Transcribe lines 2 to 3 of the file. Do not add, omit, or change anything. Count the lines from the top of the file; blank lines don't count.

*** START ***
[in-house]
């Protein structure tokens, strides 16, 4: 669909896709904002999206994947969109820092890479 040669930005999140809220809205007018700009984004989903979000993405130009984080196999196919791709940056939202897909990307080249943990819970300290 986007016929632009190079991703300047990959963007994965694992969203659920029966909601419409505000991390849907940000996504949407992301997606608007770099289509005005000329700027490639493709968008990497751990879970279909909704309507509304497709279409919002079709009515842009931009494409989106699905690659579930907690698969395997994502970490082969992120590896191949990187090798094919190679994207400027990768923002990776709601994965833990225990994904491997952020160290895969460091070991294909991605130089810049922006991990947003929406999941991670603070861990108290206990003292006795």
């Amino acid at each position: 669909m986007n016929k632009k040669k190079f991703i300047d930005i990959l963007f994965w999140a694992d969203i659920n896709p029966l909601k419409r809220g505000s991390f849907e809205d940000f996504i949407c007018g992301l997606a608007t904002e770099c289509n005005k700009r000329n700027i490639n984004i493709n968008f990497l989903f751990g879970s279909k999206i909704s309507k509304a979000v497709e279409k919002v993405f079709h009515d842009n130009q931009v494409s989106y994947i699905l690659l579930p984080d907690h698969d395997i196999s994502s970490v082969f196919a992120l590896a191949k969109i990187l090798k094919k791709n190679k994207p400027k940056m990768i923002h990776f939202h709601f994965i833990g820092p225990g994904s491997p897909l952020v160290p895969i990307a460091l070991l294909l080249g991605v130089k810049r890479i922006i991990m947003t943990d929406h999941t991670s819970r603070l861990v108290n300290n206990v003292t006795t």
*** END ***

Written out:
């Protein structure tokens, strides 16, 4: 669909896709904002999206994947969109820092890479 040669930005999140809220809205007018700009984004989903979000993405130009984080196999196919791709940056939202897909990307080249943990819970300290 986007016929632009190079991703300047990959963007994965694992969203659920029966909601419409505000991390849907940000996504949407992301997606608007770099289509005005000329700027490639493709968008990497751990879970279909909704309507509304497709279409919002079709009515842009931009494409989106699905690659579930907690698969395997994502970490082969992120590896191949990187090798094919190679994207400027990768923002990776709601994965833990225990994904491997952020160290895969460091070991294909991605130089810049922006991990947003929406999941991670603070861990108290206990003292006795």
């Amino acid at each position: 669909m986007n016929k632009k040669k190079f991703i300047d930005i990959l963007f994965w999140a694992d969203i659920n896709p029966l909601k419409r809220g505000s991390f849907e809205d940000f996504i949407c007018g992301l997606a608007t904002e770099c289509n005005k700009r000329n700027i490639n984004i493709n968008f990497l989903f751990g879970s279909k999206i909704s309507k509304a979000v497709e279409k919002v993405f079709h009515d842009n130009q931009v494409s989106y994947i699905l690659l579930p984080d907690h698969d395997i196999s994502s970490v082969f196919a992120l590896a191949k969109i990187l090798k094919k791709n190679k994207p400027k940056m990768i923002h990776f939202h709601f994965i833990g820092p225990g994904s491997p897909l952020v160290p895969i990307a460091l070991l294909l080249g991605v130089k810049r890479i922006i991990m947003t943990d929406h999941t991670s819970r603070l861990v108290n300290n206990v003292t006795t």